10 Overrated Rock Music Albums Of The 2010s

Those so-called classics that have aged like milk.

The 1975
Samuel Bradley

The 2010s were a surprisingly vibrant time for rock music. After it seemed like the jig may finally be up for guitar bands in the fast moving noughties, the indefatigable lust for reckless riffs surfaced again. Promising bands of the last decade became world beaters, while venerable acts continued to deliver the goods.

In all the excitement, though, critics and fans alike couldn’t help but get carried away. With a decade or more’s distance, some of the records which quickly became canonised as modern greats don’t look nearly so fresh.

Not all of these are necessarily bad bands, or even bad records. They may be acts taking a strange new path that led to nothing, or worse, playing it safe and getting stale. From hype bands who now leave us scratching our heads, to misfires from quality groups trying to relight the fire, each of these albums got a lot of love that they maybe don’t quite merit.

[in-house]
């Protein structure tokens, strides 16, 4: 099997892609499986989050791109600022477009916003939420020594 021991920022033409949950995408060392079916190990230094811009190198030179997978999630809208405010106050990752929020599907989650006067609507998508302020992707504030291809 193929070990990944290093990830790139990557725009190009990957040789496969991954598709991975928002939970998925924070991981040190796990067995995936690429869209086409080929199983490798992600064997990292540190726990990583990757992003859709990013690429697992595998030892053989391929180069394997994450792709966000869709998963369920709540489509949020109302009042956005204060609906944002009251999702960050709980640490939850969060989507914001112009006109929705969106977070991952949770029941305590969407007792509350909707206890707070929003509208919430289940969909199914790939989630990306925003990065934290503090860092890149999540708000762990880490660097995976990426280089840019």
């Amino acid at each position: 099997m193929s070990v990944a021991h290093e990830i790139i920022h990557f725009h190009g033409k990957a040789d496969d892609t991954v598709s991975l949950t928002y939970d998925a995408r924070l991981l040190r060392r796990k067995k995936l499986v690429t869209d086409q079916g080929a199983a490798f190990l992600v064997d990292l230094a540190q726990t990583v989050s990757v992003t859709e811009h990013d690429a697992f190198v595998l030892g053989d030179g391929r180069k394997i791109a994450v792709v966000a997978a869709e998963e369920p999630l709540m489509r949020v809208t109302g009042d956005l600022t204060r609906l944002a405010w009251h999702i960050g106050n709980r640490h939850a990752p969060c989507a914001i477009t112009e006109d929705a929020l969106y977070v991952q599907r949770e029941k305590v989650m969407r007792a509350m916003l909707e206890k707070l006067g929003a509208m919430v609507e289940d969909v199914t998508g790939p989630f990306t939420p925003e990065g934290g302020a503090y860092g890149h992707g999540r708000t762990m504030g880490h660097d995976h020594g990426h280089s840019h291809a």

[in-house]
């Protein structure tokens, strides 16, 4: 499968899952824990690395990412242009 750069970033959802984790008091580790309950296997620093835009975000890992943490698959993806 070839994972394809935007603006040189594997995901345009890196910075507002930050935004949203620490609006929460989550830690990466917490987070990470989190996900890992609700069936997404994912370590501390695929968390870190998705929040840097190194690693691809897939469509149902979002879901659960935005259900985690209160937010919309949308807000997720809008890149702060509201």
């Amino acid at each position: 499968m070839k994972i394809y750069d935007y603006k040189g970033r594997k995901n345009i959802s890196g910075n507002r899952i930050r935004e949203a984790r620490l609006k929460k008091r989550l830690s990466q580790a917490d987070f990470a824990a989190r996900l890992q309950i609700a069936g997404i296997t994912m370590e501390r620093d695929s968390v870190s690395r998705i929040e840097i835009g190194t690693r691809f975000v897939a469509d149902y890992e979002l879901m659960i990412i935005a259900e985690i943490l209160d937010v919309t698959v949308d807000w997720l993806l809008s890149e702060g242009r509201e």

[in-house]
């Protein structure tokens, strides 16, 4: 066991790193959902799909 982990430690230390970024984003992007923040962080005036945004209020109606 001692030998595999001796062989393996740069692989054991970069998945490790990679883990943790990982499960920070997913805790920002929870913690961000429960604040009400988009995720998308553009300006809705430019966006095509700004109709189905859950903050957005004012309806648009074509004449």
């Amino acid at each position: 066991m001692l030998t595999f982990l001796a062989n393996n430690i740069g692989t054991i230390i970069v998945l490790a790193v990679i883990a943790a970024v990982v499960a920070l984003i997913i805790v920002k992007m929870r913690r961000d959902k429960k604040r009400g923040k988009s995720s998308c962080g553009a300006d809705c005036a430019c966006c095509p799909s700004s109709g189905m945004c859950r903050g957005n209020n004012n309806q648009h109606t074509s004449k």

Emotions run high, after all, when it comes to that rock and roll. Time hits all of us hard, but it has been particularly cruel on these records.

10. Idles - Joy As An Act Of Resistance

The European post-punk scene is exploding at the moment, with acts like Fontaines DC leading the charge for gloomy throwback rock. At the vanguard of the scene are Bristolians Idles, a band who make politically charged, commendably intentioned music that unfortunately always seems to take the path of least resistance.

They’re a blunt instrument of a band, with tracks like Danny Nedelko putting across a message of tolerance (good!) in the least nuanced, least creative manner possible (bad!). There are moments of real honesty, with singer Joe Talbot covering his own experiences of loss and bereavement, but more often than not Joy as an Act of Resistance paints with such broad, simple strokes that it feels like a lecture.

The record was praised by many for railing against toxic masculinity and bottled up feelings. There’s something to that, and music is obviously a fantastic tool for confronting one’s emotions. Unfortunately, when that’s achieved via tracks like Television, with its gruffly grunted “love yourself!” mantra, its scattergun approach loses some of its impact.


Yorkshire-based writer of screenplays, essays, and fiction. Big fan of having a laugh. Read more of my stuff @ www.twotownsover.com (if you want!)